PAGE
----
Retired Justice Powell dies at 90 His swing vote saved abortion rights, upheld affirmative action

August 26, 1998|By Lyle Denniston | Lyle Denniston,SUN NATIONAL STAFF

WASHINGTON -- Retired Justice Lewis F. Powell Jr., a dominant figure on the modern Supreme Court whose voice remained uniquely calm amid even the fiercest constitutional tempests, died at his home in Richmond yesterday. He was 90, less than a month short of 91.

A reluctant justice who joining the court after twice refusing presidential appointments to the bench, Mr. Powell, over a tenure of more than 15 years, held what was commonly considered the single most decisive vote on a court regularly and often angrily split 5-4.

His legacy includes critical tie-breaking votes that favored affirmative action, saved abortion rights, insulated presidents from legal challenges, and denied constitutional protection for homosexual acts.

A leader of the American bar but never a judge before, Mr. Powell quietly helped steer a fractious court toward decisions that "set the course of American constitutional law for the better part of a generation," in the assessment of his biographer, John C. Jeffries Jr., a University of Virginia law professor and former Powell law clerk.

President Clinton praised Justice Powell for opinions that were "a model of balance and judiciousness," and for following the law "without an ideological agenda and regardless of his personal views."

Chief Justice William H. Rehnquist said Justice Powell "was the very embodiment of judicial temperament: receptive to the ideas of his colleagues, fair to the parties to the case, but ultimately relying on his own seasoned judgment."

Justice Anthony M. Kennedy, who succeeded Mr. Powell, noted that the justice had gone to the court "with a towering reputation as a marvelous lawyer" and quickly showed that "the lawyer's skill soon becomes the judge's excellence."

Justice Antonin Scalia, not always on Mr. Powell's side in Supreme Court voting, praised him as "a Virginia gentleman," with "countless qualities of social grace and civic virtue."

So influential had Mr. Powell become as a justice that his retirement in 1987 put the court's future direction at stake. President Ronald Reagan and a Democratic Senate butted heads over filling the vacancy, and a judge far more conservative than Mr. Powell -- Robert H. Bork -- was cast aside as a replacement.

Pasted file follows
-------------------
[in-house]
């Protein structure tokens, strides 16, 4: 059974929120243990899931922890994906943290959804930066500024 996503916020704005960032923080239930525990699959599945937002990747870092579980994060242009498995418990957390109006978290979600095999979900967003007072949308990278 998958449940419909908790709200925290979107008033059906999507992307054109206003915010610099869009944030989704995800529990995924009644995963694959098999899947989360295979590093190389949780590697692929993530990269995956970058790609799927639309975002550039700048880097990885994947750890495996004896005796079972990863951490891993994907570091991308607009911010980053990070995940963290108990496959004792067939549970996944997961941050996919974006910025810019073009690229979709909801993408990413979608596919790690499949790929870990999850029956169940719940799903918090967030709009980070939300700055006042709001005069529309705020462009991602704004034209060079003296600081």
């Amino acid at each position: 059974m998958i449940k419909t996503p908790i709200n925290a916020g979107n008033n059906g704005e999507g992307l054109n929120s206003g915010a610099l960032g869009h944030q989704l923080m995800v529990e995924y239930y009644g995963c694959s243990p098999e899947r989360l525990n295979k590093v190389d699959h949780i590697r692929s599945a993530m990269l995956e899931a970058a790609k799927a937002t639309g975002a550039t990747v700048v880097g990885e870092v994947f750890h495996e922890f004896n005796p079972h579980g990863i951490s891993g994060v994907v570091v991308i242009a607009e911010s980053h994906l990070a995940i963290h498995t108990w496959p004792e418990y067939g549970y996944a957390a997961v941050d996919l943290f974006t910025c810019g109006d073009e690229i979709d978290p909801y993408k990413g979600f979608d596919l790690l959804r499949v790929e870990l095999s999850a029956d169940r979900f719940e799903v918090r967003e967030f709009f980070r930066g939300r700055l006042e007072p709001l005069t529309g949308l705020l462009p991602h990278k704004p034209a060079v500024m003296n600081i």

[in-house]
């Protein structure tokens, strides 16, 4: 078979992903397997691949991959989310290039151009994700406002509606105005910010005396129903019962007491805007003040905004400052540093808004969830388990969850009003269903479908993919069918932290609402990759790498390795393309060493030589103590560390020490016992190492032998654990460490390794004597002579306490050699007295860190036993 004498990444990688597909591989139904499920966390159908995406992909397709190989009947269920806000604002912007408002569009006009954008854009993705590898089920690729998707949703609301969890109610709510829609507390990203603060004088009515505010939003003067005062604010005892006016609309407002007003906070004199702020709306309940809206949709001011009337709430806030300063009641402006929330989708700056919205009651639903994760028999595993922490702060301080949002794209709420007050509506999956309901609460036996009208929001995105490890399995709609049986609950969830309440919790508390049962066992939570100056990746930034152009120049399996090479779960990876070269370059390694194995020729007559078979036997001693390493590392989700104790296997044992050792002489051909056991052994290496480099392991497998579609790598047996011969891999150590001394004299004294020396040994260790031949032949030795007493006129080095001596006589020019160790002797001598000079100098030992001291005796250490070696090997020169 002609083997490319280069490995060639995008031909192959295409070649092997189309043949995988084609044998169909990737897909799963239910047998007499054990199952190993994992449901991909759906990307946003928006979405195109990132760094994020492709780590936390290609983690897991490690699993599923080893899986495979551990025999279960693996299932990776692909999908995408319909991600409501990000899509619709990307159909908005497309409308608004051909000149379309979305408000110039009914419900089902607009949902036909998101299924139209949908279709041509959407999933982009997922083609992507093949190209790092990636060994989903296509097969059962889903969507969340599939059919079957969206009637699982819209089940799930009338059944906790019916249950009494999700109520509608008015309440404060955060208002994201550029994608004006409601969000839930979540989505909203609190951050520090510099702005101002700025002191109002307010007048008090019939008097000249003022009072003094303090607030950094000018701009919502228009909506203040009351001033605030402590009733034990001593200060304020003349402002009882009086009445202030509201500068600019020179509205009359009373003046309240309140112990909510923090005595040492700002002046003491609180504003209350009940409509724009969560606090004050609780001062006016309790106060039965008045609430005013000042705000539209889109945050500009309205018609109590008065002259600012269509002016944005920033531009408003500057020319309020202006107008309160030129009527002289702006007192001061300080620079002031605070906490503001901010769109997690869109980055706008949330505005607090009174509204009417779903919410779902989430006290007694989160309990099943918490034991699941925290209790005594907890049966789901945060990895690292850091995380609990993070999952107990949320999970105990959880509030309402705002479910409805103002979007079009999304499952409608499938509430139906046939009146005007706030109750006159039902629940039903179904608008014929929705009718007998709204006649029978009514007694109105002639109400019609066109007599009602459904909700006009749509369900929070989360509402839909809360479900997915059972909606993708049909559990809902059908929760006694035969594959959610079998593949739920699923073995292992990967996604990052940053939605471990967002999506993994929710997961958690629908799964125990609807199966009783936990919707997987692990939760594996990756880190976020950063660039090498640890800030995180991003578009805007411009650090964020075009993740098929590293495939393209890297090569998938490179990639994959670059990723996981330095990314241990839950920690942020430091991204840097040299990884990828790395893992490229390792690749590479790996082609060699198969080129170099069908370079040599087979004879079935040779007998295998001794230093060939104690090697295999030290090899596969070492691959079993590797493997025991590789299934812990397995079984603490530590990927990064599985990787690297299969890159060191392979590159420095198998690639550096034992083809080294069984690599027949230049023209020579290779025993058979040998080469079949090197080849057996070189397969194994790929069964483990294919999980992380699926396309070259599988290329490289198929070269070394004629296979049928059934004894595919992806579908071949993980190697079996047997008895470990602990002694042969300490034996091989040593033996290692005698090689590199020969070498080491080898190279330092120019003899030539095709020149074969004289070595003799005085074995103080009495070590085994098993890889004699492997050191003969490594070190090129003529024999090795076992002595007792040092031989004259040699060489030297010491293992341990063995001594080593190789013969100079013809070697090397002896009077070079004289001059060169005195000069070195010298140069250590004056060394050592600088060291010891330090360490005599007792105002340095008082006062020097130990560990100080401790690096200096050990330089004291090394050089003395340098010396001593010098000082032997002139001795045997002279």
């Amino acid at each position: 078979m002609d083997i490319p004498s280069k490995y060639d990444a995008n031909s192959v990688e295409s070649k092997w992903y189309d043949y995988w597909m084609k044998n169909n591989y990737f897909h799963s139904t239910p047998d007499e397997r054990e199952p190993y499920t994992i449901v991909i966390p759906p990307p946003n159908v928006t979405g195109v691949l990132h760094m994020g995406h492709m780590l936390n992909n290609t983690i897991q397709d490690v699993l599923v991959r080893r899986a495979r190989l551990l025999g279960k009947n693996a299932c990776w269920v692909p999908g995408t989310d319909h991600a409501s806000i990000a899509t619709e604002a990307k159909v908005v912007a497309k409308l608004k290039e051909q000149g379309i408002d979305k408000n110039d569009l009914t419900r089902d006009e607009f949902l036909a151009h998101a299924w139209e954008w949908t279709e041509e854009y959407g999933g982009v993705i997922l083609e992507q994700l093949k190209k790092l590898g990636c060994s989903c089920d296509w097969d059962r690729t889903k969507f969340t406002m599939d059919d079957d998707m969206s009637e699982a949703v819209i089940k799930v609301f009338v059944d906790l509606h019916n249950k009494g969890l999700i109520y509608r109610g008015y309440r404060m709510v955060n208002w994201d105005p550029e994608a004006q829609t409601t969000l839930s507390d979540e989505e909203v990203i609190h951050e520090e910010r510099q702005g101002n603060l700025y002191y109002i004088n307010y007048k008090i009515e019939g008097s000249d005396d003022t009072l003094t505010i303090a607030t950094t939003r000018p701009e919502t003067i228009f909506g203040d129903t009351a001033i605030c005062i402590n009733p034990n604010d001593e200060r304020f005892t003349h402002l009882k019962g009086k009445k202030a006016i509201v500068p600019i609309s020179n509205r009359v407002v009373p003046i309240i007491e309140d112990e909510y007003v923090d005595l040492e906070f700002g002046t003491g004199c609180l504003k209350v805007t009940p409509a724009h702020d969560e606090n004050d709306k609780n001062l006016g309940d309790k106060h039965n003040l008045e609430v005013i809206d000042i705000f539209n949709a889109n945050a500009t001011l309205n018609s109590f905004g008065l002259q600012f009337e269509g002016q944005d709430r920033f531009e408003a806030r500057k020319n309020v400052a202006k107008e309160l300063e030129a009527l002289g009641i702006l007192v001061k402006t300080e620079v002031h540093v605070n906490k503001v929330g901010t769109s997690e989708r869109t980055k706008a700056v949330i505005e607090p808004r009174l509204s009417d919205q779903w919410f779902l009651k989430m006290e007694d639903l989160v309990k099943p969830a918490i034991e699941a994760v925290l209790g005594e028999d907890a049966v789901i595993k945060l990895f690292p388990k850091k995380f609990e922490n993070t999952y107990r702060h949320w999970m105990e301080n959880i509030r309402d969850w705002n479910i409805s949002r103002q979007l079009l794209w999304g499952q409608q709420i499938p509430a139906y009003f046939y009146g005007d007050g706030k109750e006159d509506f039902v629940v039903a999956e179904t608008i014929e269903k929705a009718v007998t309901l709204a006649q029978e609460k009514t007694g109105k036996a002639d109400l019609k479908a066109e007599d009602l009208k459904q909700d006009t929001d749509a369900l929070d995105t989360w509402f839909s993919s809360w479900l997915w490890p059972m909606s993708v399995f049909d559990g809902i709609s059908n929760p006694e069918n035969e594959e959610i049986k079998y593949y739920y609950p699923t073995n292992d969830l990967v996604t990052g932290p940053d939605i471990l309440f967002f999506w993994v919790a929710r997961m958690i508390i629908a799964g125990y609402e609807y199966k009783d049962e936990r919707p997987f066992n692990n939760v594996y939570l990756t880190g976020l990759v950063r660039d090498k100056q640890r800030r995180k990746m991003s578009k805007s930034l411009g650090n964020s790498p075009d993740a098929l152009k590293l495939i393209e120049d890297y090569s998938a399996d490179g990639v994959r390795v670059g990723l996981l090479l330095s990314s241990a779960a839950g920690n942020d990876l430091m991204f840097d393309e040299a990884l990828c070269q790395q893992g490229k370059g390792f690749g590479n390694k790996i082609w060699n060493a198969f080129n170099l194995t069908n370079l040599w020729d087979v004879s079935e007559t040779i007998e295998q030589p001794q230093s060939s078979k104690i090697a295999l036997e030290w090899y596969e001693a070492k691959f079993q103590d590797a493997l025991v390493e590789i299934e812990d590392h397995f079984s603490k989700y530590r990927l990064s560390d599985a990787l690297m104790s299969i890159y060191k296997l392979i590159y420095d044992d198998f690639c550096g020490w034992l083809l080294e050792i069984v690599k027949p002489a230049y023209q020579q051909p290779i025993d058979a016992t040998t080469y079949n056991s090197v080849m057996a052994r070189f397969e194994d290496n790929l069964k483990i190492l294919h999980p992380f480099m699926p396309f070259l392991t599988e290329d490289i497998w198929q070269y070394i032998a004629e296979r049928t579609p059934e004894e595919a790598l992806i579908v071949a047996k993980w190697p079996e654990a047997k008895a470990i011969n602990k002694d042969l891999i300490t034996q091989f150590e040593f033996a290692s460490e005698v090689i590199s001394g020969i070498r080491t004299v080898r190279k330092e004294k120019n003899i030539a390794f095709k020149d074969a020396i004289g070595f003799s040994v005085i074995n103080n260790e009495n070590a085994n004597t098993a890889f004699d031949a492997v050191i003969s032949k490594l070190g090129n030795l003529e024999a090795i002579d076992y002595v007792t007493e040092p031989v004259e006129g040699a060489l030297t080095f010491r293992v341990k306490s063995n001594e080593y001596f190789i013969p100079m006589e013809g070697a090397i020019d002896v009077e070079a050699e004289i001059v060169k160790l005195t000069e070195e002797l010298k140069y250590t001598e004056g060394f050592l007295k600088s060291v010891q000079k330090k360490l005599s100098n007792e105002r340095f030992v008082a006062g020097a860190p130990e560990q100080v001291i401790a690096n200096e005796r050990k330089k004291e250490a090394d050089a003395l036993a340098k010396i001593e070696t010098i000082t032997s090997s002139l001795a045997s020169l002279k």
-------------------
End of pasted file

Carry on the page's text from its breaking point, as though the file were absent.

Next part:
Political mire

In the aftermath of that episode, Supreme Court appointments became more contentious, drawing the court into a deepening political mire that Mr. Powell privately found offensive, an affront to an institution he never mentioned without reverence.

Born in Suffolk, Va., and a descendant of the first settlers at Jamestown, Mr. Powell became a lawyer after getting two law degrees at Washington and Lee University, followed by further study at Harvard Law School.

As the head of the American Bar Association, he pioneered the idea that even the most high-priced lawyers should give free time to handle the legal woes of the poor.

As a school board member in Virginia, the reserved Southerner helped dampen the raging fires of racial hostility in his native state when the Supreme Court ordered public schools desegregated.

Justice Powell took his seat on the court at age 64, believing he was too old for the job. He even tried to back out of his appointment in 1971, but was persuaded to accept by President Richard M. Nixon, who was filling the vacancy left by the late Alabamian, Justice Hugo L. Black Jr.

Mr. Powell often noted, wryly, that Mr. Nixon had chosen him for the court mainly because he, like Black, was a Southerner at a time when the president was trying to build Republican political fortunes in Dixie.

When Justice Powell retired, Nixon wrote in a private note that "when you were reluctant to accept appointment to the Supreme Court because of your age, I observed that 10 years of Lewis Powell on the court was worth 20 years for anyone else. I was right."

When he joined the court, Mr. Powell recalled later in an interview, "I didn't have a long-term philosophy about any aspect of the court's work. I decided the cases one at a time."

He added: "I had no ambition to be a judge," and: "I did not want to leave Richmond."

The justice's centrist philosophy and his influence on the court are most closely matched today by Justice Sandra Day O'Connor, who said yesterday: "Justice Powell was one of the finest people I have ever known. He served his nation with enormous grace and distinction."

She and he were early allies, after she became the court's first woman justice in 1981. His position then as the holder of the key "swing" vote is now hers.

Affirmative action in doubt

With Justice O'Connor, though, the current court's center has moved further to the right. And the retired justice lived to see his most important single contribution -- his 1978 opinion in the so-called Bakke case, upholding affirmative action for the first time -- facing a doubtful future in a new era of constitutional conservatism.

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